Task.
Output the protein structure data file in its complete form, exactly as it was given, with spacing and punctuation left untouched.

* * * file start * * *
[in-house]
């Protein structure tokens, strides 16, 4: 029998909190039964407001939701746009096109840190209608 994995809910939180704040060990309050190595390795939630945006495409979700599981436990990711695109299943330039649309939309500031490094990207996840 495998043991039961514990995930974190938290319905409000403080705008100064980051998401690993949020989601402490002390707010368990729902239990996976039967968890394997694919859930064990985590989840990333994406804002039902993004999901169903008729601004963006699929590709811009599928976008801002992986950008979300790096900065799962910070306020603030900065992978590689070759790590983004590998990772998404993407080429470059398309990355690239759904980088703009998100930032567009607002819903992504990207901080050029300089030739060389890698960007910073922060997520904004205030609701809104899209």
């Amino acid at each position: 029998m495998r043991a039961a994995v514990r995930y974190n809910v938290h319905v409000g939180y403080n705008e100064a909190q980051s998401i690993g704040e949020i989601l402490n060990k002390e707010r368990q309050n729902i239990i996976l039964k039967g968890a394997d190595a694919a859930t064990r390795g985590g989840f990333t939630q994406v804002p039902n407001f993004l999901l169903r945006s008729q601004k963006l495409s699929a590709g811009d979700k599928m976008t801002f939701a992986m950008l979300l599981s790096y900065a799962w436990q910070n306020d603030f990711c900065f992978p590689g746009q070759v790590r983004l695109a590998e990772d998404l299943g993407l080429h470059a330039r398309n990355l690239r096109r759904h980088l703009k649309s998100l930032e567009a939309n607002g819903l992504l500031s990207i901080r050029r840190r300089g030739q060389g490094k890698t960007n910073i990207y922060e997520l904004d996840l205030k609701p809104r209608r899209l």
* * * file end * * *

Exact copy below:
[in-house]
């Protein structure tokens, strides 16, 4: 029998909190039964407001939701746009096109840190209608 994995809910939180704040060990309050190595390795939630945006495409979700599981436990990711695109299943330039649309939309500031490094990207996840 495998043991039961514990995930974190938290319905409000403080705008100064980051998401690993949020989601402490002390707010368990729902239990996976039967968890394997694919859930064990985590989840990333994406804002039902993004999901169903008729601004963006699929590709811009599928976008801002992986950008979300790096900065799962910070306020603030900065992978590689070759790590983004590998990772998404993407080429470059398309990355690239759904980088703009998100930032567009607002819903992504990207901080050029300089030739060389890698960007910073922060997520904004205030609701809104899209």
């Amino acid at each position: 029998m495998r043991a039961a994995v514990r995930y974190n809910v938290h319905v409000g939180y403080n705008e100064a909190q980051s998401i690993g704040e949020i989601l402490n060990k002390e707010r368990q309050n729902i239990i996976l039964k039967g968890a394997d190595a694919a859930t064990r390795g985590g989840f990333t939630q994406v804002p039902n407001f993004l999901l169903r945006s008729q601004k963006l495409s699929a590709g811009d979700k599928m976008t801002f939701a992986m950008l979300l599981s790096y900065a799962w436990q910070n306020d603030f990711c900065f992978p590689g746009q070759v790590r983004l695109a590998e990772d998404l299943g993407l080429h470059a330039r398309n990355l690239r096109r759904h980088l703009k649309s998100l930032e567009a939309n607002g819903l992504l500031s990207i901080r050029r840190r300089g030739q060389g490094k890698t960007n910073i990207y922060e997520l904004d996840l205030k609701p809104r209608r899209l």